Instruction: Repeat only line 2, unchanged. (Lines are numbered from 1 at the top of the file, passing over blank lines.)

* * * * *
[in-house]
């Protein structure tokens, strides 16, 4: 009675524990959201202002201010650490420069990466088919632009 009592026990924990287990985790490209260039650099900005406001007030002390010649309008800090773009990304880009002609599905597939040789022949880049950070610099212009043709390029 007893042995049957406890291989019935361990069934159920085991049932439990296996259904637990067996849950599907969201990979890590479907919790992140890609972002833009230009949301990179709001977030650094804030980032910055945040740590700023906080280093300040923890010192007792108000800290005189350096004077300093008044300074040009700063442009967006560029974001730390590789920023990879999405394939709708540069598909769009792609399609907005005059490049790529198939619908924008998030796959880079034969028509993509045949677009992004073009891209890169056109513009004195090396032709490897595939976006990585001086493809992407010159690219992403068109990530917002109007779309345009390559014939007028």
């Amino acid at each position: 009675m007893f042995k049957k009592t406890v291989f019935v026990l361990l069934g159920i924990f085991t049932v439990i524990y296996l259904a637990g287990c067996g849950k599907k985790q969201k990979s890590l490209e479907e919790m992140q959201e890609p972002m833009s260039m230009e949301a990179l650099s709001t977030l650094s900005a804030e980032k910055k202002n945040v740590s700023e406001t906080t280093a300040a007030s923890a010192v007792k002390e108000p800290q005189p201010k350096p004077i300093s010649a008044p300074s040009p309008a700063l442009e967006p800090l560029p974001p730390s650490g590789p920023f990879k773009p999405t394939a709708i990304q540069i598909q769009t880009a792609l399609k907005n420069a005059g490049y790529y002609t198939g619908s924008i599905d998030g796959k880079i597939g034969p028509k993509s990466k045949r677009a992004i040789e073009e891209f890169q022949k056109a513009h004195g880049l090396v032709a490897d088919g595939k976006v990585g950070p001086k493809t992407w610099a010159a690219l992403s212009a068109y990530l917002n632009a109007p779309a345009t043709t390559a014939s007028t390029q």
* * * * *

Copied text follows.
């Protein structure tokens, strides 16, 4: 009675524990959201202002201010650490420069990466088919632009 009592026990924990287990985790490209260039650099900005406001007030002390010649309008800090773009990304880009002609599905597939040789022949880049950070610099212009043709390029 007893042995049957406890291989019935361990069934159920085991049932439990296996259904637990067996849950599907969201990979890590479907919790992140890609972002833009230009949301990179709001977030650094804030980032910055945040740590700023906080280093300040923890010192007792108000800290005189350096004077300093008044300074040009700063442009967006560029974001730390590789920023990879999405394939709708540069598909769009792609399609907005005059490049790529198939619908924008998030796959880079034969028509993509045949677009992004073009891209890169056109513009004195090396032709490897595939976006990585001086493809992407010159690219992403068109990530917002109007779309345009390559014939007028």